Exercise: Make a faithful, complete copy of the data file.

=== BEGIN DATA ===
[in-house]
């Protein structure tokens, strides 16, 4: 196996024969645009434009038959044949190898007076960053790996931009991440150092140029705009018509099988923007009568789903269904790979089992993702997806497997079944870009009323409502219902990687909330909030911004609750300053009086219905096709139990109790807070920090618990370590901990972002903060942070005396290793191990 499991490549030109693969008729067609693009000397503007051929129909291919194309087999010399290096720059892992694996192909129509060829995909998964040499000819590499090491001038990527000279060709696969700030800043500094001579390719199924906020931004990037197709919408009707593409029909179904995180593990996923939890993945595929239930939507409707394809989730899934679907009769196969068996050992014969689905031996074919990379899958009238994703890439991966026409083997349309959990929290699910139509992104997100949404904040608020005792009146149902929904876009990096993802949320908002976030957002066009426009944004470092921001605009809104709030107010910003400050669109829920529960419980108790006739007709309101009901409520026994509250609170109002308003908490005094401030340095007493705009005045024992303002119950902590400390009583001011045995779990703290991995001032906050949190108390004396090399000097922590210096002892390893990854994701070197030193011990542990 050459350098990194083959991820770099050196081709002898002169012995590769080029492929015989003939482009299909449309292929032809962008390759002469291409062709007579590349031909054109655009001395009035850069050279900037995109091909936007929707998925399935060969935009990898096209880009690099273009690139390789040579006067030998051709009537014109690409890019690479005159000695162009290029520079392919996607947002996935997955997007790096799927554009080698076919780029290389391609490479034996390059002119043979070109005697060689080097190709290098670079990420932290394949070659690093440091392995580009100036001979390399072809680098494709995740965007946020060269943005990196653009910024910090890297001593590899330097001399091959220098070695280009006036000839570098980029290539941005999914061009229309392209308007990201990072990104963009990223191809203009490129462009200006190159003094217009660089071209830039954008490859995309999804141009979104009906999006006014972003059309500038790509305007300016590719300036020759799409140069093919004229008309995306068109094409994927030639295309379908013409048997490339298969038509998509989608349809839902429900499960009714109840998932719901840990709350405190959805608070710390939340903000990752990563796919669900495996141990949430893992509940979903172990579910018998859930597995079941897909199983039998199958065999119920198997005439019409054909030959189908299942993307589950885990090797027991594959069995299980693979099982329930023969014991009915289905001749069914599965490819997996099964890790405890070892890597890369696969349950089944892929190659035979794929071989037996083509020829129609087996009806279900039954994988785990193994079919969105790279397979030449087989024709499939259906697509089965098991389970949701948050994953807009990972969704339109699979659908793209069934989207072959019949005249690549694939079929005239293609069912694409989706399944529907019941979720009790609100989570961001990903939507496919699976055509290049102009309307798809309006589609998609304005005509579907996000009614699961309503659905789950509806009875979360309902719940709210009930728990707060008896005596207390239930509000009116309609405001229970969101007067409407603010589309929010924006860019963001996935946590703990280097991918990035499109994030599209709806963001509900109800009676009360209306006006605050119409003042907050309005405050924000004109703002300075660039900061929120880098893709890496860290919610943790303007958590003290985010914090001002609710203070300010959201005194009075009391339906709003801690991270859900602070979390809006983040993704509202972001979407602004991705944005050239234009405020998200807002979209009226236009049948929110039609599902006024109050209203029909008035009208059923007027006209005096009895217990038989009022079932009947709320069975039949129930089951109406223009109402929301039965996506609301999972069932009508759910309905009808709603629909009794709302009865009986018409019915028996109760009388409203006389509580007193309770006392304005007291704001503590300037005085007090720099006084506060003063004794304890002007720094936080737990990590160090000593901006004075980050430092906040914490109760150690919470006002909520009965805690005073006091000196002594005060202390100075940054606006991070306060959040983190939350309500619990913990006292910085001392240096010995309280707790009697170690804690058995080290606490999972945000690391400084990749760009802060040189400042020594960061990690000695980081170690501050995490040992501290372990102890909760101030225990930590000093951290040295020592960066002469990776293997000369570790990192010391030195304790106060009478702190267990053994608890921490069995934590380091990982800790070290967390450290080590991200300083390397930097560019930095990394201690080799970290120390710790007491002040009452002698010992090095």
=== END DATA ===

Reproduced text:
[in-house]
């Protein structure tokens, strides 16, 4: 196996024969645009434009038959044949190898007076960053790996931009991440150092140029705009018509099988923007009568789903269904790979089992993702997806497997079944870009009323409502219902990687909330909030911004609750300053009086219905096709139990109790807070920090618990370590901990972002903060942070005396290793191990 499991490549030109693969008729067609693009000397503007051929129909291919194309087999010399290096720059892992694996192909129509060829995909998964040499000819590499090491001038990527000279060709696969700030800043500094001579390719199924906020931004990037197709919408009707593409029909179904995180593990996923939890993945595929239930939507409707394809989730899934679907009769196969068996050992014969689905031996074919990379899958009238994703890439991966026409083997349309959990929290699910139509992104997100949404904040608020005792009146149902929904876009990096993802949320908002976030957002066009426009944004470092921001605009809104709030107010910003400050669109829920529960419980108790006739007709309101009901409520026994509250609170109002308003908490005094401030340095007493705009005045024992303002119950902590400390009583001011045995779990703290991995001032906050949190108390004396090399000097922590210096002892390893990854994701070197030193011990542990 050459350098990194083959991820770099050196081709002898002169012995590769080029492929015989003939482009299909449309292929032809962008390759002469291409062709007579590349031909054109655009001395009035850069050279900037995109091909936007929707998925399935060969935009990898096209880009690099273009690139390789040579006067030998051709009537014109690409890019690479005159000695162009290029520079392919996607947002996935997955997007790096799927554009080698076919780029290389391609490479034996390059002119043979070109005697060689080097190709290098670079990420932290394949070659690093440091392995580009100036001979390399072809680098494709995740965007946020060269943005990196653009910024910090890297001593590899330097001399091959220098070695280009006036000839570098980029290539941005999914061009229309392209308007990201990072990104963009990223191809203009490129462009200006190159003094217009660089071209830039954008490859995309999804141009979104009906999006006014972003059309500038790509305007300016590719300036020759799409140069093919004229008309995306068109094409994927030639295309379908013409048997490339298969038509998509989608349809839902429900499960009714109840998932719901840990709350405190959805608070710390939340903000990752990563796919669900495996141990949430893992509940979903172990579910018998859930597995079941897909199983039998199958065999119920198997005439019409054909030959189908299942993307589950885990090797027991594959069995299980693979099982329930023969014991009915289905001749069914599965490819997996099964890790405890070892890597890369696969349950089944892929190659035979794929071989037996083509020829129609087996009806279900039954994988785990193994079919969105790279397979030449087989024709499939259906697509089965098991389970949701948050994953807009990972969704339109699979659908793209069934989207072959019949005249690549694939079929005239293609069912694409989706399944529907019941979720009790609100989570961001990903939507496919699976055509290049102009309307798809309006589609998609304005005509579907996000009614699961309503659905789950509806009875979360309902719940709210009930728990707060008896005596207390239930509000009116309609405001229970969101007067409407603010589309929010924006860019963001996935946590703990280097991918990035499109994030599209709806963001509900109800009676009360209306006006605050119409003042907050309005405050924000004109703002300075660039900061929120880098893709890496860290919610943790303007958590003290985010914090001002609710203070300010959201005194009075009391339906709003801690991270859900602070979390809006983040993704509202972001979407602004991705944005050239234009405020998200807002979209009226236009049948929110039609599902006024109050209203029909008035009208059923007027006209005096009895217990038989009022079932009947709320069975039949129930089951109406223009109402929301039965996506609301999972069932009508759910309905009808709603629909009794709302009865009986018409019915028996109760009388409203006389509580007193309770006392304005007291704001503590300037005085007090720099006084506060003063004794304890002007720094936080737990990590160090000593901006004075980050430092906040914490109760150690919470006002909520009965805690005073006091000196002594005060202390100075940054606006991070306060959040983190939350309500619990913990006292910085001392240096010995309280707790009697170690804690058995080290606490999972945000690391400084990749760009802060040189400042020594960061990690000695980081170690501050995490040992501290372990102890909760101030225990930590000093951290040295020592960066002469990776293997000369570790990192010391030195304790106060009478702190267990053994608890921490069995934590380091990982800790070290967390450290080590991200300083390397930097560019930095990394201690080799970290120390710790007491002040009452002698010992090095």